I think of Margaret E. Towner as the Presbyterian Jackie Robinson. In 1956, she broke the gender line to become the first woman ordained as a pastor in our denomination.
She’s now 89 and still active in church work, including serving on a committee of Peace River Presbytery in Florida.
Some weeks ago I called her to talk about ordination of women because I was working on a piece for The National Catholic Reporter about the 40th anniversary of the July 29, 1974, ordination of the first female priests in the Episcopal Church. And I wanted to remind my Catholic readers that we Presbyterians beat the Episcopalians by about two decades.
Marg, of course, knew all about that so-called “irregular” ordination of the “Philadelphia 11” two years before the church formally changed its rules to allow for female priests. In fact, her mother, whom Margaret describes as “an ecumaniac,” attended that service because she was friends with one of the 11.
With almost 60 years of history of having female Presbyterian pastors (though for sure there has been a stained-glass ceiling that’s been difficult to break through at times), I wanted to know what she thought women had brought to the task of being teaching elders that was different from what men bring to the calling.
Her answer: “I think they have brought a perspective of real caring, patience — most of them have an awful lot of patience. I think they have brought real openness and an understanding of what was meant (by a New Testament passage) about visiting the prisoner. They bring compassion, a different kind of compassion, than some of the men do. I do think that lots of times women clergy have good deeper insights sooner than a lot of the male clergy do. And from the women I’ve heard preach, they bring a humanness to the sermons that lots of times I don’t see the men bringing.”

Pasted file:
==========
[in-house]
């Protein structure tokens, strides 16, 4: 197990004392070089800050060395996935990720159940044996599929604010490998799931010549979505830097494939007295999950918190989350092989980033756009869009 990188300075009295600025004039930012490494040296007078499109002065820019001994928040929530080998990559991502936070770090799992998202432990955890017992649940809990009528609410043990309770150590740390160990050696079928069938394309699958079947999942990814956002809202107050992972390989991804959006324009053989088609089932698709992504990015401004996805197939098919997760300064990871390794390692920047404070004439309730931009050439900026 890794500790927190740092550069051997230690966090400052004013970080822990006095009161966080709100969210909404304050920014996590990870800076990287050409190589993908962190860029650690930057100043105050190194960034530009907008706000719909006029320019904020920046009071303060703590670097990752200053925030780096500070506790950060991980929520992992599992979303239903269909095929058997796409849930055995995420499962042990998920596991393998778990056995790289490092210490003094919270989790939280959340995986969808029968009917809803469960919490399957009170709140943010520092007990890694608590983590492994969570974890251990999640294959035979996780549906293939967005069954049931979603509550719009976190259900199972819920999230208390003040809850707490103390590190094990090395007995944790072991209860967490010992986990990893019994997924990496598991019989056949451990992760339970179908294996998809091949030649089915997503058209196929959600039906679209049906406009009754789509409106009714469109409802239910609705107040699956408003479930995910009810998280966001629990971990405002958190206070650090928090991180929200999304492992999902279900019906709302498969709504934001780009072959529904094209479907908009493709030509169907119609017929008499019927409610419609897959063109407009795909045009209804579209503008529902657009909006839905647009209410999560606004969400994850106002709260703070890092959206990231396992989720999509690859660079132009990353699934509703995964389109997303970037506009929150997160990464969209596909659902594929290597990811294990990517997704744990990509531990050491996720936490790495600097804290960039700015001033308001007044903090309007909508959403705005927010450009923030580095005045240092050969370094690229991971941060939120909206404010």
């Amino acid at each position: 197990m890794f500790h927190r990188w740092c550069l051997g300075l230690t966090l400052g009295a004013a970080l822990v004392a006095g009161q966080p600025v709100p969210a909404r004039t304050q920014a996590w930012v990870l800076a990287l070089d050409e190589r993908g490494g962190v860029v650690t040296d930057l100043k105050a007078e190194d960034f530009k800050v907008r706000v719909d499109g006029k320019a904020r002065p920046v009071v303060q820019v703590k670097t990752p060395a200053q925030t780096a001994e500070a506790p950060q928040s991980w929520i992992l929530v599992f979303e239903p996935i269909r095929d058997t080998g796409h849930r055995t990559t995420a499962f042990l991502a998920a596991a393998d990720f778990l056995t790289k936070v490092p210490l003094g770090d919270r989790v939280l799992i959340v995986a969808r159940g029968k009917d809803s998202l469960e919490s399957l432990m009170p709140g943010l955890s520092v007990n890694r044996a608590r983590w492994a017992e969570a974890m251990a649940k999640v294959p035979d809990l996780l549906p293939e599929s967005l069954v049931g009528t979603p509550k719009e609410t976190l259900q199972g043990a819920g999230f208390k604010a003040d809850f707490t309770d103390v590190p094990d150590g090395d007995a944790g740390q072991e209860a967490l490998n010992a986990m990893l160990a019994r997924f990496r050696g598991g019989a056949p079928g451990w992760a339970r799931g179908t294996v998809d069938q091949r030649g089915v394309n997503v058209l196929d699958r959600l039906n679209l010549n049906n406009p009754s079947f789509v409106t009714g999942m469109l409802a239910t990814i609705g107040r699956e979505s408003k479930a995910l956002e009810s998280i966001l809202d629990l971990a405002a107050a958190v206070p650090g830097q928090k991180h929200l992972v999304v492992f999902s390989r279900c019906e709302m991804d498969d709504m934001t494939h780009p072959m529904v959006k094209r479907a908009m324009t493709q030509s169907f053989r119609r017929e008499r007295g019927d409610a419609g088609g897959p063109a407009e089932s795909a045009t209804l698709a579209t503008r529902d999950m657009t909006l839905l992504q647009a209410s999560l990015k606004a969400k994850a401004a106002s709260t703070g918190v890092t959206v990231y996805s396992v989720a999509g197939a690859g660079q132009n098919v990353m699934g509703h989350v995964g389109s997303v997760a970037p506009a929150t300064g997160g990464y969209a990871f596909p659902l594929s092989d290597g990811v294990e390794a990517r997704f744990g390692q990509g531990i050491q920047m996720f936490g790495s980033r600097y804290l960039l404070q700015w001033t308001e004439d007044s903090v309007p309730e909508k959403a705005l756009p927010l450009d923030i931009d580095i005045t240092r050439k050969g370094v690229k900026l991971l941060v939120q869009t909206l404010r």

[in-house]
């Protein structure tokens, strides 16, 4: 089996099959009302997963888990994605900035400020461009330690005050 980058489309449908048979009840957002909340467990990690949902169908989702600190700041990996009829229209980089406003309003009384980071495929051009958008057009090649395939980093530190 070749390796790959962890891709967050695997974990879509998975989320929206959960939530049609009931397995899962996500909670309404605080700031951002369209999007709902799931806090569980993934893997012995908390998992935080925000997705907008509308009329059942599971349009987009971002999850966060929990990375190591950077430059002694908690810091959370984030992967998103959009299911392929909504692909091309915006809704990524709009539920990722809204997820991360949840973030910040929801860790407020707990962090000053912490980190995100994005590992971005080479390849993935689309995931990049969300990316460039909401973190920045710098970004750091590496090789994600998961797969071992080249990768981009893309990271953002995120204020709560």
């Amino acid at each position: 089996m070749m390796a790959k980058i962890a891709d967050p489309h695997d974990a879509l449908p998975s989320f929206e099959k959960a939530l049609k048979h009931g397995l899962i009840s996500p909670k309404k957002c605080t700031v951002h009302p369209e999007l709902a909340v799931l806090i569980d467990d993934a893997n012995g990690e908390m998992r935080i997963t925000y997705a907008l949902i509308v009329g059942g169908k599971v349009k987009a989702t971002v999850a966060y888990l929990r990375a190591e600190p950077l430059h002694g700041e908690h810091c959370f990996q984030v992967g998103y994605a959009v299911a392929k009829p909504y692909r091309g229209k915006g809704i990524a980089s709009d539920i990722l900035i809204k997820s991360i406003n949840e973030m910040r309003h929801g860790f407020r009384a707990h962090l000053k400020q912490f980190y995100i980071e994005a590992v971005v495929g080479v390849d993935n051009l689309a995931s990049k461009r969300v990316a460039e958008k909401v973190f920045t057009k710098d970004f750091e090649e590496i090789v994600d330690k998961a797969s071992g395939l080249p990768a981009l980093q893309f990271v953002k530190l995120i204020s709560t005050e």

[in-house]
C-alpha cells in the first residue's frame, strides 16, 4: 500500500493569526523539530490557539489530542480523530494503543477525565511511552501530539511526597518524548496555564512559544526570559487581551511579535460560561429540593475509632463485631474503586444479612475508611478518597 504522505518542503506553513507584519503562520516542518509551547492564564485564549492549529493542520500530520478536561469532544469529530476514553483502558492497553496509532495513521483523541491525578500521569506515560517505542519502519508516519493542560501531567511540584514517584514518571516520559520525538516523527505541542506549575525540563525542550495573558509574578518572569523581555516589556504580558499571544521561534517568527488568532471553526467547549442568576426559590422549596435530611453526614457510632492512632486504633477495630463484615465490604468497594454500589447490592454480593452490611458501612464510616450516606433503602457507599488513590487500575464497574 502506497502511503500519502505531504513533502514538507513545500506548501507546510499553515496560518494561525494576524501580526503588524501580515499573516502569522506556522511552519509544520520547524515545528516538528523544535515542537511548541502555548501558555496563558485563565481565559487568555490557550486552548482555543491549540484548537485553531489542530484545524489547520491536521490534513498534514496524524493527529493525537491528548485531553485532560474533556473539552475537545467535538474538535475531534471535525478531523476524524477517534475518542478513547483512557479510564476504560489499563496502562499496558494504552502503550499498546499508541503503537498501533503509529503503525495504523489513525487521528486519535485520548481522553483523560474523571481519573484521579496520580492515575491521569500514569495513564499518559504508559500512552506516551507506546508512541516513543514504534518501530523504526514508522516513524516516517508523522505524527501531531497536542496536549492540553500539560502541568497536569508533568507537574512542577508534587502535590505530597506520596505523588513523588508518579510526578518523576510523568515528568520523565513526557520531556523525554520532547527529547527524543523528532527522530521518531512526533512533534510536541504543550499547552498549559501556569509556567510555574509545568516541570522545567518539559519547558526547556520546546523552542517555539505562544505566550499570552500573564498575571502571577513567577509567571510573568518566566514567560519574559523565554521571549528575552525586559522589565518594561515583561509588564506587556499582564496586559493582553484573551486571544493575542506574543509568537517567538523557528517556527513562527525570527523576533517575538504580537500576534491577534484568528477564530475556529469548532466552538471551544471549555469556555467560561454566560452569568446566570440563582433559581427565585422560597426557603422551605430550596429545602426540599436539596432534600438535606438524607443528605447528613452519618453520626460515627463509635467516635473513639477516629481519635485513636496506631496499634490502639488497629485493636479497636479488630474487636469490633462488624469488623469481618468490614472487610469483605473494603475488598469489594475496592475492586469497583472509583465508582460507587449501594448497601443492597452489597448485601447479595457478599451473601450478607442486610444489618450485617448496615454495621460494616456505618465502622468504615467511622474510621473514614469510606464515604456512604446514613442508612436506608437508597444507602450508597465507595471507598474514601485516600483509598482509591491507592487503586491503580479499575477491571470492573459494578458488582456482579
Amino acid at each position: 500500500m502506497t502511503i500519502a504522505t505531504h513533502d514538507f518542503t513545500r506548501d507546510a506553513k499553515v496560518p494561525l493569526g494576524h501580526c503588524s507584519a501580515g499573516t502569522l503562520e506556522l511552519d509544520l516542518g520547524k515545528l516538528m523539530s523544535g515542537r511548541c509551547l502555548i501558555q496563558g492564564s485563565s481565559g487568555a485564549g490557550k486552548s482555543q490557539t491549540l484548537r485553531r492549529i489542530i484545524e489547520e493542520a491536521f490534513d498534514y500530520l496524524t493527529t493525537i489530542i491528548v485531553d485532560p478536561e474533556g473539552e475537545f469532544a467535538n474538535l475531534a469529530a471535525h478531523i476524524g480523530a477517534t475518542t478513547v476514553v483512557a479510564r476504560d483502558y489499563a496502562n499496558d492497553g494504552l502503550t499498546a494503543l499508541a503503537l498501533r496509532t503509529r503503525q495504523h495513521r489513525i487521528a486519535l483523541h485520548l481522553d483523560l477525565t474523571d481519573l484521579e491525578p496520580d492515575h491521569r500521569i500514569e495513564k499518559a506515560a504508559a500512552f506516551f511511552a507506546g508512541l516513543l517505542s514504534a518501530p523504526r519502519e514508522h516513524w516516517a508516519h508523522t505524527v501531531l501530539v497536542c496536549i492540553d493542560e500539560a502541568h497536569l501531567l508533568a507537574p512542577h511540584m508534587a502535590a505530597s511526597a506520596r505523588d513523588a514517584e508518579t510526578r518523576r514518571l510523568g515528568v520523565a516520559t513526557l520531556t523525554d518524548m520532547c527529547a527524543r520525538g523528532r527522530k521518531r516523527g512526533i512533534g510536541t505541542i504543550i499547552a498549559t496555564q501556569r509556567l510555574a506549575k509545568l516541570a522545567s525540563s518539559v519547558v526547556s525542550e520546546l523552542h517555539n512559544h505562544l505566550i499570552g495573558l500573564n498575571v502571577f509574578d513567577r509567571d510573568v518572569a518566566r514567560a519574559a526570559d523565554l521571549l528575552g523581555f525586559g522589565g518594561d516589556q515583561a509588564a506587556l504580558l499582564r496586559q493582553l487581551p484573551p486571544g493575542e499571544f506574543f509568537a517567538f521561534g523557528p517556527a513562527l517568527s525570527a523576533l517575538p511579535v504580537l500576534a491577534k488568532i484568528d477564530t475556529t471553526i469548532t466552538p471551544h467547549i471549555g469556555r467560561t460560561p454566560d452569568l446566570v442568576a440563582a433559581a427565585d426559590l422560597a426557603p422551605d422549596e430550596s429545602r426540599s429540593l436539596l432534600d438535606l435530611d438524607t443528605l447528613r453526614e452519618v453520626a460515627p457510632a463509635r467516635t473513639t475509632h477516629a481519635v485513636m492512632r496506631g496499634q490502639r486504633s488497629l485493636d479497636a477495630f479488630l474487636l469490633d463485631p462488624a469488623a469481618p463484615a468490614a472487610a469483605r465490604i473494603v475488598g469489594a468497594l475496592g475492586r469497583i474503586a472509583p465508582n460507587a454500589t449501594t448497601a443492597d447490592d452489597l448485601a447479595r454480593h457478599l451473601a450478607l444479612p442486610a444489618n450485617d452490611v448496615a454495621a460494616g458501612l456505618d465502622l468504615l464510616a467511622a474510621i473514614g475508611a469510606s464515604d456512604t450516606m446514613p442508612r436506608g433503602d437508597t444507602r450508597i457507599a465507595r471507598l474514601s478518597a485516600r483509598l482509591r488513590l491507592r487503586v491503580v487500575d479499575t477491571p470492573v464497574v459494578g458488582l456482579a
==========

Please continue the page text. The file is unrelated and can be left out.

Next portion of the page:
On the whole, I think she’s on to something, though I certainly have known male pastors every bit as nurturing, compassionate and insightful as female pastors. And I’ve known some female pastors — perhaps as a way to survive in a male-dominated world — who’ve been tough, direct and, in at least one instance, more cut-throat than any male pastor I’ve known.
So it’s hard to generalize, but our denomination today has a much, much richer and deeper talent pool for pastoral work than it did before Margaret Towner was ordained in Syracuse, New York, in 1956. Indeed, it’s hard to imagine where not only our churches but also our seminaries and our many affiliated efforts, including mission work, would be without the females who have followed Marg into the gospel ministry.
Nowadays, she says, “I think we’re almost there because we don’t see a lot of publicity about the ordination of clergy women any more. More and more we see an awful lot of capable women getting into ministry.”
The PC(USA) has been blessed that someone as calm, level-headed and insightful as Margaret Towner led this important parade — and still is marching in it.
BILL TAMMEUS is an elder at Second Church in Kansas City, Mo., and former Faith columnist for The Kansas City Star. Visit his “Faith Matters” blog. Read about his latest book. E-mail him at email@example.com.